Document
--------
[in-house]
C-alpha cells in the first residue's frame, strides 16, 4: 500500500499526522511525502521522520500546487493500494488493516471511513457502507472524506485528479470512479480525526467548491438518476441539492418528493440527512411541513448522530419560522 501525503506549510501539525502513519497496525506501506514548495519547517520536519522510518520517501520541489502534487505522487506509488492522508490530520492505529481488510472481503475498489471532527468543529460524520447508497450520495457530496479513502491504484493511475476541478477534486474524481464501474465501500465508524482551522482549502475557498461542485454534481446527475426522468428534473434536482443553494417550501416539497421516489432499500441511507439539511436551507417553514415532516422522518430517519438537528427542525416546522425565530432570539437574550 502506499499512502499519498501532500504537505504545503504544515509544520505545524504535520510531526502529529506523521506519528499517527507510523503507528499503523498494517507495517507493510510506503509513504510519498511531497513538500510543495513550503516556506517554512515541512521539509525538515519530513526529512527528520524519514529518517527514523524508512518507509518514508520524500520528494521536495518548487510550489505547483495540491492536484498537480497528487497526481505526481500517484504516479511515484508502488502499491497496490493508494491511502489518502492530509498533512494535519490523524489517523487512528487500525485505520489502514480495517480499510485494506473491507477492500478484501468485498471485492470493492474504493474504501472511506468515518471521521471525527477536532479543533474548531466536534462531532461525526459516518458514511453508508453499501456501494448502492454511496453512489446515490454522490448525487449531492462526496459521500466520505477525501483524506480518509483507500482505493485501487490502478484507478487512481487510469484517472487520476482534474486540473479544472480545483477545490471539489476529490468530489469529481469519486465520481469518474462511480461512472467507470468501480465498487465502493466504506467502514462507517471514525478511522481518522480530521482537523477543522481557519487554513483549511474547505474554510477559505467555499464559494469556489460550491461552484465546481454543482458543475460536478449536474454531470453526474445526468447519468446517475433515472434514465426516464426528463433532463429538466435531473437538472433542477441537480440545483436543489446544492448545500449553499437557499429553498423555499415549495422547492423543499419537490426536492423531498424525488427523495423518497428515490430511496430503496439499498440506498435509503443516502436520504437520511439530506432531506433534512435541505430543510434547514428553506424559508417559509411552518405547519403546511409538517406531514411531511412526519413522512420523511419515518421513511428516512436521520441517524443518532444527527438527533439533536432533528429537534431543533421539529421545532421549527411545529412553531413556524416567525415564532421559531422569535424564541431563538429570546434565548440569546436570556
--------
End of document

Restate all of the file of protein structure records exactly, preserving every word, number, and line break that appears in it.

[in-house]
C-alpha cells in the first residue's frame, strides 16, 4: 500500500499526522511525502521522520500546487493500494488493516471511513457502507472524506485528479470512479480525526467548491438518476441539492418528493440527512411541513448522530419560522 501525503506549510501539525502513519497496525506501506514548495519547517520536519522510518520517501520541489502534487505522487506509488492522508490530520492505529481488510472481503475498489471532527468543529460524520447508497450520495457530496479513502491504484493511475476541478477534486474524481464501474465501500465508524482551522482549502475557498461542485454534481446527475426522468428534473434536482443553494417550501416539497421516489432499500441511507439539511436551507417553514415532516422522518430517519438537528427542525416546522425565530432570539437574550 502506499499512502499519498501532500504537505504545503504544515509544520505545524504535520510531526502529529506523521506519528499517527507510523503507528499503523498494517507495517507493510510506503509513504510519498511531497513538500510543495513550503516556506517554512515541512521539509525538515519530513526529512527528520524519514529518517527514523524508512518507509518514508520524500520528494521536495518548487510550489505547483495540491492536484498537480497528487497526481505526481500517484504516479511515484508502488502499491497496490493508494491511502489518502492530509498533512494535519490523524489517523487512528487500525485505520489502514480495517480499510485494506473491507477492500478484501468485498471485492470493492474504493474504501472511506468515518471521521471525527477536532479543533474548531466536534462531532461525526459516518458514511453508508453499501456501494448502492454511496453512489446515490454522490448525487449531492462526496459521500466520505477525501483524506480518509483507500482505493485501487490502478484507478487512481487510469484517472487520476482534474486540473479544472480545483477545490471539489476529490468530489469529481469519486465520481469518474462511480461512472467507470468501480465498487465502493466504506467502514462507517471514525478511522481518522480530521482537523477543522481557519487554513483549511474547505474554510477559505467555499464559494469556489460550491461552484465546481454543482458543475460536478449536474454531470453526474445526468447519468446517475433515472434514465426516464426528463433532463429538466435531473437538472433542477441537480440545483436543489446544492448545500449553499437557499429553498423555499415549495422547492423543499419537490426536492423531498424525488427523495423518497428515490430511496430503496439499498440506498435509503443516502436520504437520511439530506432531506433534512435541505430543510434547514428553506424559508417559509411552518405547519403546511409538517406531514411531511412526519413522512420523511419515518421513511428516512436521520441517524443518532444527527438527533439533536432533528429537534431543533421539529421545532421549527411545529412553531413556524416567525415564532421559531422569535424564541431563538429570546434565548440569546436570556